Cheteshwar Pujara, who hit his second century of the Australia series in the ongoing Melbourne Test, said that the MCG pitch was not an easy one to bat on and the hosts will find it tough to score after India’s sizeable first innings total.
Pujara produced yet another classy hundred and stitched a 170-run stand with captain Virat Kohli (82) to put India in command against Australia on the second day of the third Test on Thursday.
India declared their innings at 443/7 in the final session. At stumps, Australia were 8/0 from six overs with openers Aaron Finch and Marcus Harris on 3 and 5 respectively, as India lead by 435 runs.
“It is a tough pitch to bat on,” Pujara said in the post-match press conference. “If you look at the first two days, the number of runs scored were very less.
“I would say that scoring 200 in a day is a tough task so I think we have enough runs on the board. As we saw today, the pitch has already started deteriorating and there is a variable bounce.”
Pujara (106) and Ajinkya Rahane (34) were both dismissed off deliveries that kept low on day two.
“When I was batting yesterday and when I was batting today, I felt there was a difference and I don’t think it is easier to bat now,” Pujara said. “From tomorrow onwards it will get difficult to bat and our bowlers have been bowling well, so I would say we have enough runs.”
Talking about what makes the MCG pitch so challenging, Pujara, who was hit on his finger on quite a few occasions, said the bounce and the pace can be a huge factor.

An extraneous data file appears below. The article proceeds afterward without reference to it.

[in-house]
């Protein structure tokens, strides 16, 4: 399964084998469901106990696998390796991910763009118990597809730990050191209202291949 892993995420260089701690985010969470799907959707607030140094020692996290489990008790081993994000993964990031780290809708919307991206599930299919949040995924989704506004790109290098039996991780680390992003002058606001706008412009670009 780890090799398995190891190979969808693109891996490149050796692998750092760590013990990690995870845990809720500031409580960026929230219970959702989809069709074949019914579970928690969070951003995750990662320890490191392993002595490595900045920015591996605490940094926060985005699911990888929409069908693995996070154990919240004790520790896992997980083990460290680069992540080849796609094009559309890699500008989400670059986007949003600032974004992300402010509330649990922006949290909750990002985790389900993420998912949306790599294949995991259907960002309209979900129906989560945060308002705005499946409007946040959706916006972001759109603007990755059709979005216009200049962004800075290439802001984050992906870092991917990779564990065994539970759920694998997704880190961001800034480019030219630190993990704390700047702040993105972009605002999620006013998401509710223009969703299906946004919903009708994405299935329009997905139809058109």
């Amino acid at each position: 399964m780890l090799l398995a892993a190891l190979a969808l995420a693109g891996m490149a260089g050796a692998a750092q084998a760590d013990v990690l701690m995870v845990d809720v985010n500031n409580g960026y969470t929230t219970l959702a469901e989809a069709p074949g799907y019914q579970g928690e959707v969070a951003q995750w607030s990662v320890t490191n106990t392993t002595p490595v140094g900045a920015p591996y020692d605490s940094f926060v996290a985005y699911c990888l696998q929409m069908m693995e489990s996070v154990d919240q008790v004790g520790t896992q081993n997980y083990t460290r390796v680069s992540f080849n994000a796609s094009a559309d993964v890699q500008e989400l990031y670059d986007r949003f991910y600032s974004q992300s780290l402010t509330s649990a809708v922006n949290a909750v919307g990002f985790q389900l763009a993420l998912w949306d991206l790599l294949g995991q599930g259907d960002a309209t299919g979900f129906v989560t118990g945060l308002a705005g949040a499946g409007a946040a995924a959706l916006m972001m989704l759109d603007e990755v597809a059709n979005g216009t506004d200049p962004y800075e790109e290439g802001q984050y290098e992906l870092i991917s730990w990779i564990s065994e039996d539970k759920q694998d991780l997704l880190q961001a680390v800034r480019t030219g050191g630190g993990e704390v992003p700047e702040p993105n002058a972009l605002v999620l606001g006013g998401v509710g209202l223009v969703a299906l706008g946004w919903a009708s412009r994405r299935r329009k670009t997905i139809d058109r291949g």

“As a batsman, it is very difficult to get used to this pace [of the wicket],” he said. “Sometimes, you feel it is on the slower side but one odd ball kicks up.
“I got hit on my finger three to four times and those were not short balls, they were all back of a length and I got hit on my gloves.
“As a batsman there is always a doubt when you are playing on such pitches. The ball I got out to I felt I couldn’t have done anything about that.
“If it stays low as a batsman you have very limited options.”
The Indian batsman also said that Kohli’s back stiffness, which resulted in his uncharacteristic dismissal, was not serious.
“I don’t think it is serious, we were just having a chat,” he said. “I am not a physio so I can’t say much about it.
“We had a wonderful partnership today and we just wanted it to carry on, it is always important to have a big partnership and I am pleased with that.”
Pujara also had a word of praise for Kohli’s stroke-making after stitching a valuable partnership with him.
“He is such a great timer of the ball, his straight drive struck me the most, especially in this innings, the way he was hitting the ball.
“When I was at the non-striker’s end, I could see the full face of his bat, one shot which I really enjoyed watching.
At the same time, he is scoring runs in all three formats. Whenever we have a partnership, he tries to play his natural game and he keeps the scoreboard ticking.
“Whenever we have a partnership, we try and share the information we have about the bowlers and the conditions.”
Pujara also spoke at length about his innings, which was his slowest hundred so far, taking 280 deliveries.
“You have to bat as per the situation and the wicket, on this track all batsmen had to play a few balls first to get runs and it was difficult.
“On another wicket, maybe I would have scored 140-150 runs at least after playing these many balls.
“But in Test cricket, it is about reading the pitch and the situation and batting according to it.”
Pujara also brushed off the criticism often meted out to him for his strike rate. “When I play international cricket, I don’t need to silence anyone,” he said.
“I just need to keep scoring runs and that is what I love to do. My job is to score runs and I will do that whether it is home or away.
“Sometimes you do get criticised and you just have to accept it but if you keep scoring runs and India keeps winning, ultimately everyone is happy.”
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